Between the ages of three to six months, you’re going to want to have a supply of the best kitten teething toys on hand as those baby gnashers start to fall out and give way to adult chompers. During these few kitten teething months, you may notice an increase in biting behavior as your kitten seeks to soothe their sore gums - teething toys can help you redirect this behavior onto a more appropriate object.

"Kittens often get a bit bitey around teething time, and I’ve had owners come to me concerned that this means they have a nasty cat. I always reassure them that biting at this age is normal and as long as it’s redirected and not encouraged it’s usually a phase," explains Godfrey. 

5. They’re communicating a boundary

Sometimes, your kitten biting you will be their way of letting you know that they don’t want to be handled or they’ve had enough petting for the time being. Always respect your kitten’s limits and don’t try to force them to interact with you if they don’t want to.

How to get your kitten to stop biting

Kitten biting finger

(Image credit: Getty Images)

While you may not have a lot of control over the reasons your kitten is biting, where you can take charge is in teaching them that this behavior isn’t acceptable. There are five essential kitten training tips when it comes to doing this, let’s take a look at each one in detail:

1. Redirect their attention towards toys

Part of the reason your kitten loves biting you so much is because they absolutely adore playing and for the most part, biting really is just one big game to them. In order to teach polite play habits, what you’re going to need to do is to redirect their attention towards a more appropriate object.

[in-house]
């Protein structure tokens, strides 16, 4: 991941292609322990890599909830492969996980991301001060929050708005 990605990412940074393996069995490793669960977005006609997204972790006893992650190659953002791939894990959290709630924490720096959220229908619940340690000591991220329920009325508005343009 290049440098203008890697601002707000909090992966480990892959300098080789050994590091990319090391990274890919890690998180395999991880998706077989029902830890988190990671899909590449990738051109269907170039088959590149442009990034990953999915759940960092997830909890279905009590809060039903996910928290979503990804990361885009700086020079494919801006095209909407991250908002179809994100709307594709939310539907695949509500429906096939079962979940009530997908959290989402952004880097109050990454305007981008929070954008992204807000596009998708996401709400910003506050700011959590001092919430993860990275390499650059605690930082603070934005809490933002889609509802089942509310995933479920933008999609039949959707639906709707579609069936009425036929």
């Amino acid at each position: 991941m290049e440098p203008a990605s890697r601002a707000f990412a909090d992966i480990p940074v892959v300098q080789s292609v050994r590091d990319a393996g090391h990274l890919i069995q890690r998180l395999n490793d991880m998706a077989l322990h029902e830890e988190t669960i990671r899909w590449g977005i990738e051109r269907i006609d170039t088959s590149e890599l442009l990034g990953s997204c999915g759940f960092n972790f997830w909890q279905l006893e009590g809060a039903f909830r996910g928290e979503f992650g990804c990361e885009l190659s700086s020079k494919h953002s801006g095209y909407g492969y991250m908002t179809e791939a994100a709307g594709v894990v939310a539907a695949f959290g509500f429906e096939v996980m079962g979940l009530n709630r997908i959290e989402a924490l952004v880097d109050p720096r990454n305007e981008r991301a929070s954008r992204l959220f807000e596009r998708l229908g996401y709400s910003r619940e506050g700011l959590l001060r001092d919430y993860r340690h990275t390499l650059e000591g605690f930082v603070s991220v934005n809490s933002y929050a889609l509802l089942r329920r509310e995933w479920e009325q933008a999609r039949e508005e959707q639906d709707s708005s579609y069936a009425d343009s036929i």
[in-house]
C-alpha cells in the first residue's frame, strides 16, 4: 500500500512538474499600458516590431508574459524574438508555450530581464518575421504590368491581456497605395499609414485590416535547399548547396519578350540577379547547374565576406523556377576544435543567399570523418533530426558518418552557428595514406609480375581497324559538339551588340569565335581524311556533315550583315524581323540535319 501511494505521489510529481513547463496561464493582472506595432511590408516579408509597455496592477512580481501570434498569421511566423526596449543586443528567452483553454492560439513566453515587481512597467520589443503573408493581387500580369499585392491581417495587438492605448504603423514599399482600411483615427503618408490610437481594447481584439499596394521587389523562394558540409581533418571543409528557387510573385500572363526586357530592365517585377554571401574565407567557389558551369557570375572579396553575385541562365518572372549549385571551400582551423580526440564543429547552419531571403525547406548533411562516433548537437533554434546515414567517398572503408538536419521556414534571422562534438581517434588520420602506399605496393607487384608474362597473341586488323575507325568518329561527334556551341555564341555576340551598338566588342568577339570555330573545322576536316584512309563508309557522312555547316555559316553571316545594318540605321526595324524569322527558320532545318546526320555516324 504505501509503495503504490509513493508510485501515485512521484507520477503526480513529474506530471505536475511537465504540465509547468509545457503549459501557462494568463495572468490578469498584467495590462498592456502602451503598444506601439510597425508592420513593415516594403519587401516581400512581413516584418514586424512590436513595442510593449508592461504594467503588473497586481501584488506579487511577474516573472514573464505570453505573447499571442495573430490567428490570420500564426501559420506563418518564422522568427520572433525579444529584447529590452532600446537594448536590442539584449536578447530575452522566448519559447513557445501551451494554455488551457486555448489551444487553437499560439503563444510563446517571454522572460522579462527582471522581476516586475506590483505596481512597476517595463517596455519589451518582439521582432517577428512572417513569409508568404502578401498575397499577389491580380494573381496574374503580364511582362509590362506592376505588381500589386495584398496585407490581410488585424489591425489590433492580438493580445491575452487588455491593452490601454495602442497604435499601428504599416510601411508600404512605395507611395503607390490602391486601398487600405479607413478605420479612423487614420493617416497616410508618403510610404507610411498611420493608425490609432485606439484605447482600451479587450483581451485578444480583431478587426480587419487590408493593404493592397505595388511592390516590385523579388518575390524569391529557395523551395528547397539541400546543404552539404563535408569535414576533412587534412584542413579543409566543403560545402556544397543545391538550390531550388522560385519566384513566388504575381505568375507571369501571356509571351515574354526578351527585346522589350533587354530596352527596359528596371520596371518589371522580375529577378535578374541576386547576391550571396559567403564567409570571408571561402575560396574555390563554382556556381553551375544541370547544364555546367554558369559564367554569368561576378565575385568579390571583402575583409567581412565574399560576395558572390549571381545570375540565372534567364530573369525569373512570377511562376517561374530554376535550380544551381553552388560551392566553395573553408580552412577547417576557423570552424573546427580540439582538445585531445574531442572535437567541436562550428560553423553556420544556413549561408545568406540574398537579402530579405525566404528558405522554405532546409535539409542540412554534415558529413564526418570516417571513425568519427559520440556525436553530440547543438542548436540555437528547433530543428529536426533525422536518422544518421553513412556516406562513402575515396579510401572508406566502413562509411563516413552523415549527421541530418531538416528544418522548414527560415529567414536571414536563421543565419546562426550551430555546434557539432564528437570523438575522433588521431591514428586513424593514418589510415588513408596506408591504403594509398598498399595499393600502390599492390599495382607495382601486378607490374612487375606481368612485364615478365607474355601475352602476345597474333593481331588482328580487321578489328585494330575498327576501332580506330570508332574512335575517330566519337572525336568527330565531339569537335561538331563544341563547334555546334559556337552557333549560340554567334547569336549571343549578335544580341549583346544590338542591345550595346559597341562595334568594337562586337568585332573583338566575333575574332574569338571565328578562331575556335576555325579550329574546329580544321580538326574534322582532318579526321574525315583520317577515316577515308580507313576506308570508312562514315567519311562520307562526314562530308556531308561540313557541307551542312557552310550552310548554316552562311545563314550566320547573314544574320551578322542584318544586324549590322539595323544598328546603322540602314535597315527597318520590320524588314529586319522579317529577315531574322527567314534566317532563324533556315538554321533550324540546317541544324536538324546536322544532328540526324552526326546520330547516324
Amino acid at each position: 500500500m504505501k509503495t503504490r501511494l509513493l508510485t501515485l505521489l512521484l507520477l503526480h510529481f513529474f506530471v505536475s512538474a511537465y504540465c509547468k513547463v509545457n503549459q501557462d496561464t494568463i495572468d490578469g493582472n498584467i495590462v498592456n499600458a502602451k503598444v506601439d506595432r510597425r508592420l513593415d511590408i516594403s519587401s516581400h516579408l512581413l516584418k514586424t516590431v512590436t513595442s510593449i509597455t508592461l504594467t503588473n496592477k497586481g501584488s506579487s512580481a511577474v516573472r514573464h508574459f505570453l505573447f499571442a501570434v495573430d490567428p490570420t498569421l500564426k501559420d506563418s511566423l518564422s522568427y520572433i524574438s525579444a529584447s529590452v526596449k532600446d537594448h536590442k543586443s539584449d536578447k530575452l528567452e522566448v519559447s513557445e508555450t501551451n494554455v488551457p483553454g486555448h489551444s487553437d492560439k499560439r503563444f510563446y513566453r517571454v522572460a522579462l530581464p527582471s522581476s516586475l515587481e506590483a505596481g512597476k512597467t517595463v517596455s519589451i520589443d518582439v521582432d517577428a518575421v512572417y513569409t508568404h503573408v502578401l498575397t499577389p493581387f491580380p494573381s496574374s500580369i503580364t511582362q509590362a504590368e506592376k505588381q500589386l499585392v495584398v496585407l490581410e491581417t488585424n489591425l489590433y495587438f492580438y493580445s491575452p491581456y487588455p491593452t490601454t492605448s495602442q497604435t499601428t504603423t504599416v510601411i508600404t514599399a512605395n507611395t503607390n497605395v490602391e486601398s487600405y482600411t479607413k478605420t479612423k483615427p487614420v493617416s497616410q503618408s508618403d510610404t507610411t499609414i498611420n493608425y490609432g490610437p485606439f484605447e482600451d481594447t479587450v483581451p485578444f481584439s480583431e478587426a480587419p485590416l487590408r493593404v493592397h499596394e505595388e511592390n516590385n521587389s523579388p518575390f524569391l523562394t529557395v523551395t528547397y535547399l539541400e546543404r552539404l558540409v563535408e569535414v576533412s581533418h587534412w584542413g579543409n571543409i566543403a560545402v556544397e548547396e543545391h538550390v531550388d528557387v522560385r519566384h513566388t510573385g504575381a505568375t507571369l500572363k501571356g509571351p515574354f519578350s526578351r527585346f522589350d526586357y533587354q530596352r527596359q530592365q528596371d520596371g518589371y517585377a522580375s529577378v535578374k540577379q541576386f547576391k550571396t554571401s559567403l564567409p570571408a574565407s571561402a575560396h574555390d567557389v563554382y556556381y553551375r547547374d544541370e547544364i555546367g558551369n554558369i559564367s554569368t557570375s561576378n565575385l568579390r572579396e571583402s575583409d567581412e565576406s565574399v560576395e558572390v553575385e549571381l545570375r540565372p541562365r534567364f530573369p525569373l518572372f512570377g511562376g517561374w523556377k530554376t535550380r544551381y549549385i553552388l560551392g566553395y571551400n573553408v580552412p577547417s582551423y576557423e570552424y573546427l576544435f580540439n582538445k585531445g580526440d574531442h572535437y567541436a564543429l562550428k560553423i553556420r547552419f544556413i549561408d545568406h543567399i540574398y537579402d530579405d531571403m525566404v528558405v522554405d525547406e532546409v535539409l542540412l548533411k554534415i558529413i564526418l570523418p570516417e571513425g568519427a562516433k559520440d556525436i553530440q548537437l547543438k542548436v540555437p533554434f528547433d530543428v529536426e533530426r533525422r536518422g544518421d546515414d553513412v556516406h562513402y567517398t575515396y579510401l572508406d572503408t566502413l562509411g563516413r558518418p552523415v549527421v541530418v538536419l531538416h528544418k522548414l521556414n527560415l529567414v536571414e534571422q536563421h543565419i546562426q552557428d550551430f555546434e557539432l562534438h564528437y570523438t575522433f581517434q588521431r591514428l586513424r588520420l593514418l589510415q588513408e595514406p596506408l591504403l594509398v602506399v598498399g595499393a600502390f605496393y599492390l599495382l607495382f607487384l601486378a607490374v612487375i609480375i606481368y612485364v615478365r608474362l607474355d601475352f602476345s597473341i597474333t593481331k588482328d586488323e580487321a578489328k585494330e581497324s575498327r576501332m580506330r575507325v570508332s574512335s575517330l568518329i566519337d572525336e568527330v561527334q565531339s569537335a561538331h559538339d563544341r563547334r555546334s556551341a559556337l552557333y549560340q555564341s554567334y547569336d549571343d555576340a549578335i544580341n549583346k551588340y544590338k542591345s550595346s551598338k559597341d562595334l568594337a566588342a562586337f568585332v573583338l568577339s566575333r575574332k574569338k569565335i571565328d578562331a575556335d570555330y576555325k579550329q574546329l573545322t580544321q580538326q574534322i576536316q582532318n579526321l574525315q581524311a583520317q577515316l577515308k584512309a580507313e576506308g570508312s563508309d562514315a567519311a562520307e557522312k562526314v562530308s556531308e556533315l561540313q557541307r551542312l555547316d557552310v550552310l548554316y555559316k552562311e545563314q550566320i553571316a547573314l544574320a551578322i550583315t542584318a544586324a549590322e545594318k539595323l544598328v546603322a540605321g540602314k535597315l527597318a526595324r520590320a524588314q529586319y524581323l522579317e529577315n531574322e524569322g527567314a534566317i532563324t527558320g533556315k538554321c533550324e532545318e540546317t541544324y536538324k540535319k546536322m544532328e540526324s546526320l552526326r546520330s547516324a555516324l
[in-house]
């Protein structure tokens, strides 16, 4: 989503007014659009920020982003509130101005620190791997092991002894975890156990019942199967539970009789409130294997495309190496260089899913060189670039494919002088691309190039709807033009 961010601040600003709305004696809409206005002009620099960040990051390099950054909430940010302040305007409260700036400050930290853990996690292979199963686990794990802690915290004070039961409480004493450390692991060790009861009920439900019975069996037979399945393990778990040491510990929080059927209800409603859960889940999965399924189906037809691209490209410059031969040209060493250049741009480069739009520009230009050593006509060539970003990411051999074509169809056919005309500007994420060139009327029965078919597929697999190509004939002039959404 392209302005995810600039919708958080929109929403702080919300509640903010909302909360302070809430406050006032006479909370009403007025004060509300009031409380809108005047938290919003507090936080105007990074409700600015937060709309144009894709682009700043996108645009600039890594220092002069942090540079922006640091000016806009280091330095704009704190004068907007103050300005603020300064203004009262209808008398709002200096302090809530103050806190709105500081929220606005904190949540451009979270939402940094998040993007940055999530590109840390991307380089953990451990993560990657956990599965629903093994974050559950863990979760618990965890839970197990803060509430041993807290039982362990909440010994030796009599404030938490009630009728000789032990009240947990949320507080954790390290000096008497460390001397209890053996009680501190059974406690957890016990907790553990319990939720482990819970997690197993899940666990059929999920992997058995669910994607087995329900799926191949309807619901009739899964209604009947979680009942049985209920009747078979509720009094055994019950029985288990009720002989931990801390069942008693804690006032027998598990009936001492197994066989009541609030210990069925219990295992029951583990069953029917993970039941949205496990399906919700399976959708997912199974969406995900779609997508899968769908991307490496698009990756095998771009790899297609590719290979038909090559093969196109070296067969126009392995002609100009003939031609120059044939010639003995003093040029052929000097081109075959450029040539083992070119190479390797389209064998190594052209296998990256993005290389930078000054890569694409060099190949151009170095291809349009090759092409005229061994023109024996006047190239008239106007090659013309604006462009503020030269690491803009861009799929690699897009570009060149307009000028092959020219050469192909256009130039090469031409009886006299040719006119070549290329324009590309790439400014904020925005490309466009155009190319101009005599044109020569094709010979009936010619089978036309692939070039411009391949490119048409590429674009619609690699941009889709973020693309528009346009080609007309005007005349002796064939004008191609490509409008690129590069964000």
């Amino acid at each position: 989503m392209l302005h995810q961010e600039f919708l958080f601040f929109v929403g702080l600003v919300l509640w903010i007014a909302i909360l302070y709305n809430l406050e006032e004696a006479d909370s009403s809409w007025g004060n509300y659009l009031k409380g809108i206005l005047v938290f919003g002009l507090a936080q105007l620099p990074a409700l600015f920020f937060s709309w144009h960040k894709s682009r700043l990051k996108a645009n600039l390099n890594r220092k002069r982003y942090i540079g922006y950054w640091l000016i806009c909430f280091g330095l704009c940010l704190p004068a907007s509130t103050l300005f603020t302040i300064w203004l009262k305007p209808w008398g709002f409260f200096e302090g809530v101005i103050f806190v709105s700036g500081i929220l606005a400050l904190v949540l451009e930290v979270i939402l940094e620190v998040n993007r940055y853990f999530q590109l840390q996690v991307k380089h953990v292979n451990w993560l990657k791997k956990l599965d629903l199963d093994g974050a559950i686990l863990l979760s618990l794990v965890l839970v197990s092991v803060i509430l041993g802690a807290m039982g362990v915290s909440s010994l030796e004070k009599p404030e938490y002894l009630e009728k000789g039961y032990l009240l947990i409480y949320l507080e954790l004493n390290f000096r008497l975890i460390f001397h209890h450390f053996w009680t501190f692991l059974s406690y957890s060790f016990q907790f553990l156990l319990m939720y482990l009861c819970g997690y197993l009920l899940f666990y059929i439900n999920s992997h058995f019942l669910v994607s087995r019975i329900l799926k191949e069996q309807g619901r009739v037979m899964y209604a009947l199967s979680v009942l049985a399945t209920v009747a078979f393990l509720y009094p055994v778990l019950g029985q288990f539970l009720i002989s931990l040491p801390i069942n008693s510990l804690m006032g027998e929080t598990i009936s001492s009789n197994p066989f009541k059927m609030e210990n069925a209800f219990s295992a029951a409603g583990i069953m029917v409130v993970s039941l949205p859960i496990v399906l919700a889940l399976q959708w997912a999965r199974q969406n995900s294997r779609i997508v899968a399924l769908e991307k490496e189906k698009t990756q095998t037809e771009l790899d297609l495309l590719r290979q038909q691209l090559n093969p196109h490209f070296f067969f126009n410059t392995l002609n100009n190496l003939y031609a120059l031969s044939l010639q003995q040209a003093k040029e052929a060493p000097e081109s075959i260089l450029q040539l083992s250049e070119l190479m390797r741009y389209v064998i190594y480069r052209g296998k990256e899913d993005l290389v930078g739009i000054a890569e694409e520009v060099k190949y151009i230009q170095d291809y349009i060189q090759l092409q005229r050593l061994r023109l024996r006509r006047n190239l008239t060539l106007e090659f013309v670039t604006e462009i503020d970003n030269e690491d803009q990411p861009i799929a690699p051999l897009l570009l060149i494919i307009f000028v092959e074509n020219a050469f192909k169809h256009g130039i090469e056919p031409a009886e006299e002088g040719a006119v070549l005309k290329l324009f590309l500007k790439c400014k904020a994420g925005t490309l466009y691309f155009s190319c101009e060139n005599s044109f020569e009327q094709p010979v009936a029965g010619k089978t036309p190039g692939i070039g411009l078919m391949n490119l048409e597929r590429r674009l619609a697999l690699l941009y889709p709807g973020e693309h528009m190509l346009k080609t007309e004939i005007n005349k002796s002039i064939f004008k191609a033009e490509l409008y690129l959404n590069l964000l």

The best kitten toys are your best friend when it comes to doing this and we recommend you invest in several different types to keep your kitten interested and entertained. Try wand toys that you can move about, soft toys that they can paw at, and interactive toys, such as lasers and circuit tracks with balls, to see which sort of playthings appeal to your kitten the most.

"Be aware, though, that toys like lasers that encourage pouncing on something they’ll never be able to catch can lead to frustration and worsen their behavior. That’s why, when using a wand toy, it’s important to allow them the satisfaction of succeeding sometimes!," Godfrey advises. 

2. Use your voice

An easy and effective way to put a stop to biting is to use your voice to teach your kitten that you don’t like being bitten. There are two methods you can use to do this, the first of these is the hissing method. This is super effective for younger kittens because a hiss mimics the sound their mother would make when she was displeased - simply make a sharp hissing sound whenever your kitten bites you.

The second method is the ‘ouch’ method. When your kitten bites you, let out a loud ‘ouch’ right away. This will cause your kitten to freeze and when you have their attention, you can gently pull your hand away. This is best used on kittens aged six months or over - younger kittens tend to respond better to the hiss method. 

"Don’t forget, though, that your playful fluff ball might be biting to get your attention, and in some cases any reaction from you will act as encouragement and reinforce the behavior," says Godfrey. 

3. Stop play